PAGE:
There’s no one way to be an entrepreneur.
You don’t have to look a certain way, operate in a particular industry, pursue specific education, grow up in a particular household, or spend your free time nurturing any particular hobbies — entrepreneurs grow from all walks of life.
In a new video series we are excited to launch today, entrepreneurs, founders, and small business owners from across the Dayton Region share their individual stories in order to break down those pervading stereotypes about who can or can’t be an entrepreneur.
They proudly declare, “I Am an Entrepreneur” — and you can be, too.
In 1956, Korean war veteran Charlie Ferrell, call sign ‘Mutt’, thought people were too wasteful with condiments — so he mixed his own one-sauce-for-all recipe.
More than five decades later, his granddaughter and fellow veteran, Charlynda Scales, inherited that recipe, and launched her company, Mutt’s Sauce, to share it with the world.
“I’m probably the worst cook in the family. I don’t have the credentials, I thought at the time, to carry this forward,” Charlynda recalled. “There were a lot of introspective moments of, why me?”
Tapping into business resources
Charlynda was halfway through her last military assignment when she launched her business. She did a Google search for free business help, and wound up at the door of Dayton Score, a free business support organization that connects new business owners to mentors.
“I just wanted to make a couple bottles of this sauce for friends and family. I wasn’t thinking big business,” she said. “When we had the first conversation, [my mentor] started telling me about Kraft and Heinz and the big brands of tomato-based products that eventually became conglomerates, and he said, it started with a recipe.”
She was glad to find herself launching a business in a military-friendly region.
“People who have the background that I had as a service member could say, we know that you are still dealing with challenges being a service member,” she said. “I am a 70-percent disabled veteran. From the outside, I’m perfectly fine, but I deal with challenges every single day that I have to overcome in order to appear normal and get the same job done as everybody else.”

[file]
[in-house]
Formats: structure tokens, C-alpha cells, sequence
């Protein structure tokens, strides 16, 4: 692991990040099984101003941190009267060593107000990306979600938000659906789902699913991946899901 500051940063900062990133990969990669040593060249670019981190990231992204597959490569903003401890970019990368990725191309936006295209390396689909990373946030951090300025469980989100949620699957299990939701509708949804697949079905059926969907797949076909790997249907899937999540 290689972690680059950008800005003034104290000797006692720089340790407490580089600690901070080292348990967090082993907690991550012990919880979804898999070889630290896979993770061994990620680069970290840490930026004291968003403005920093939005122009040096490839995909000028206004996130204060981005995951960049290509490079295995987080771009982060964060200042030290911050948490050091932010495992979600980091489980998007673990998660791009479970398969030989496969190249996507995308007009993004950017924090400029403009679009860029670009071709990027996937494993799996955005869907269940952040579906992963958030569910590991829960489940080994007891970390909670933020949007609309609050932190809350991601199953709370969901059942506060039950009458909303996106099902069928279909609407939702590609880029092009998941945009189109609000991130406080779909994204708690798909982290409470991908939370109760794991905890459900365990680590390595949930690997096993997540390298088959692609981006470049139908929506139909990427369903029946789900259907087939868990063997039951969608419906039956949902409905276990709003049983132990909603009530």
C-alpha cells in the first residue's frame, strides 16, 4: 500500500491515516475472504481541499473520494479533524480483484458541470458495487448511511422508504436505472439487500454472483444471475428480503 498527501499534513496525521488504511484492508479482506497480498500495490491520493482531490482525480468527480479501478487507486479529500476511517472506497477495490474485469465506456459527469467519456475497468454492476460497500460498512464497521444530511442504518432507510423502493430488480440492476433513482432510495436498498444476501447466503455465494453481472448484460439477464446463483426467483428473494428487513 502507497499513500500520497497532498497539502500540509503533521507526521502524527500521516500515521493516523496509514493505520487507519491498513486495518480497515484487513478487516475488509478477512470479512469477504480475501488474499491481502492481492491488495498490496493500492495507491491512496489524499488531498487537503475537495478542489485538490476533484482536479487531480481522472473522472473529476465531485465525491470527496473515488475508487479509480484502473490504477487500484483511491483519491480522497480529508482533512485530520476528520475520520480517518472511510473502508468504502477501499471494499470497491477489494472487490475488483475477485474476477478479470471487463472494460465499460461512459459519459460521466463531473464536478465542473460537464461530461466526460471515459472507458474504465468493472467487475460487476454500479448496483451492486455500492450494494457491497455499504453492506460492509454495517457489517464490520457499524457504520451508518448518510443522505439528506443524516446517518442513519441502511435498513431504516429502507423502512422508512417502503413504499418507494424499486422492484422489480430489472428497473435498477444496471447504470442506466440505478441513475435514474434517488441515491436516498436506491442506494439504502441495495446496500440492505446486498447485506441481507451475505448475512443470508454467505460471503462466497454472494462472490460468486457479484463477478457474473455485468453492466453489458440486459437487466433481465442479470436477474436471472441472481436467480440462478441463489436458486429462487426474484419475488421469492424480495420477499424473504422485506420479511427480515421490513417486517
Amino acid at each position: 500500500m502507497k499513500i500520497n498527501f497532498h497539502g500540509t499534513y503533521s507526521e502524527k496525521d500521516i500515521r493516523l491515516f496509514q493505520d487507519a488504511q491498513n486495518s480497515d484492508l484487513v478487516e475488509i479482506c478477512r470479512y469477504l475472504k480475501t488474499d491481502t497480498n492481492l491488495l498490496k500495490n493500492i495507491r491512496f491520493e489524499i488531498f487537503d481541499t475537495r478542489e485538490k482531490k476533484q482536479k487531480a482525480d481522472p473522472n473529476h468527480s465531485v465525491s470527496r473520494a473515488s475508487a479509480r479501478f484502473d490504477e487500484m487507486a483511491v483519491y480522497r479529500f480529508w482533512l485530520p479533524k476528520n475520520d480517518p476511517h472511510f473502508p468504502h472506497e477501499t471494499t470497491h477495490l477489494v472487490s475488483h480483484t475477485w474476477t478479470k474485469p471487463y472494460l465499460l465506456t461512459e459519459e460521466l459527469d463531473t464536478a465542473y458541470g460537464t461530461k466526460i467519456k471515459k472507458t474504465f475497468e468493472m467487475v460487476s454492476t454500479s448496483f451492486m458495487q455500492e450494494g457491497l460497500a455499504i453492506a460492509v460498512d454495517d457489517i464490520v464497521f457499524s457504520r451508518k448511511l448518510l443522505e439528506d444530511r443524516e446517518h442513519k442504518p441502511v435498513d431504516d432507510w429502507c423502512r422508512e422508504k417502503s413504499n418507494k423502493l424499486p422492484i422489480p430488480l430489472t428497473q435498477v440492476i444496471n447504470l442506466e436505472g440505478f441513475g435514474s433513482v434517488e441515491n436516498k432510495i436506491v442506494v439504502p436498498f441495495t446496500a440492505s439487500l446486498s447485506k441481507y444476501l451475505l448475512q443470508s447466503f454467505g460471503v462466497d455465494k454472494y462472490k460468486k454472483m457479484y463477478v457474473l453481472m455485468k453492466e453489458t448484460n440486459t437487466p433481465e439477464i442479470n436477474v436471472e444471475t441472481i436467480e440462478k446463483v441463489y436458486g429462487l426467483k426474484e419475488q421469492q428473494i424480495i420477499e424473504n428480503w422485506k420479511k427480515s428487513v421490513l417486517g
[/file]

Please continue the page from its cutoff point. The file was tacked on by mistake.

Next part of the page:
‘Action cures anxiety’
Charlynda draws every day on her core values — values she learned from her grandfather and her military service.
“As a entrepreneur you cannot get complacent. You have to be hungry at all times. You have to be okay with learning something new. And you have to be willing to put in the work,” she said. “The lessons that I learned on active duty, I can carry with me throughout my journey as a business owner.”
And you have to stay humble, her grandfather taught her.
“My grandfather used to tell me that humility will take you further than money. I didn’t understand that. But if you look at the core values of integrity first, service before self, excellence in all you do, there’s a lot of humility in there,” she said. “There were a lot of times when I went to a mission, and I was scared to death. I didn’t feel like I had enough experience, or I didn’t have enough resources. But when I look back on it, the job still got done, it was just that moment where you just take action.”
Action cures anxiety, she added.
“Act on it before your fear can get in the way,” Charlynda said. “If you have a dream, sometimes that’s exactly what happens. There’s that moment where your fear turns on and it stops you in your tracks. So just act before you can feel it, and then you’ll look back at all you’ve accomplished.”
“I’m Charlynda Scales, and I am an entrepreneur.”
Our entrepreneur and small business coverage is powered by Launch Dayton, an organization that seeks to connect entrepreneurs to peers, resources and supporters while telling the story of the region's thriving entrepreneurial community.